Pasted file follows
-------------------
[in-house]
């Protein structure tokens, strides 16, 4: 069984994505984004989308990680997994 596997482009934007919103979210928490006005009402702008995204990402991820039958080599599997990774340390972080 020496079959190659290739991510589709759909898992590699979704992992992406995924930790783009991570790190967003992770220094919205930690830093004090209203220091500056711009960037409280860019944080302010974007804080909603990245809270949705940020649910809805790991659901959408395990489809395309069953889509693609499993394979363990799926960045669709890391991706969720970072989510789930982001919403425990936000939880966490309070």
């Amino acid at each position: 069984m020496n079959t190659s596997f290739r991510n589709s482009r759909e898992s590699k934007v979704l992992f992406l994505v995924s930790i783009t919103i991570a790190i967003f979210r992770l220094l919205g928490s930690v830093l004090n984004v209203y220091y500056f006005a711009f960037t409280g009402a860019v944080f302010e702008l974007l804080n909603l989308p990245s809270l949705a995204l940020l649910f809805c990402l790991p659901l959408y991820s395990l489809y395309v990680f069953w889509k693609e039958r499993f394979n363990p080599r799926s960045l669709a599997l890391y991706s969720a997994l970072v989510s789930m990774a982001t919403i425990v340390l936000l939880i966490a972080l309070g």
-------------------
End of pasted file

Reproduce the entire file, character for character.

[in-house]
């Protein structure tokens, strides 16, 4: 069984994505984004989308990680997994 596997482009934007919103979210928490006005009402702008995204990402991820039958080599599997990774340390972080 020496079959190659290739991510589709759909898992590699979704992992992406995924930790783009991570790190967003992770220094919205930690830093004090209203220091500056711009960037409280860019944080302010974007804080909603990245809270949705940020649910809805790991659901959408395990489809395309069953889509693609499993394979363990799926960045669709890391991706969720970072989510789930982001919403425990936000939880966490309070």
């Amino acid at each position: 069984m020496n079959t190659s596997f290739r991510n589709s482009r759909e898992s590699k934007v979704l992992f992406l994505v995924s930790i783009t919103i991570a790190i967003f979210r992770l220094l919205g928490s930690v830093l004090n984004v209203y220091y500056f006005a711009f960037t409280g009402a860019v944080f302010e702008l974007l804080n909603l989308p990245s809270l949705a995204l940020l649910f809805c990402l790991p659901l959408y991820s395990l489809y395309v990680f069953w889509k693609e039958r499993f394979n363990p080599r799926s960045l669709a599997l890391y991706s969720a997994l970072v989510s789930m990774a982001t919403i425990v340390l936000l939880i966490a972080l309070g």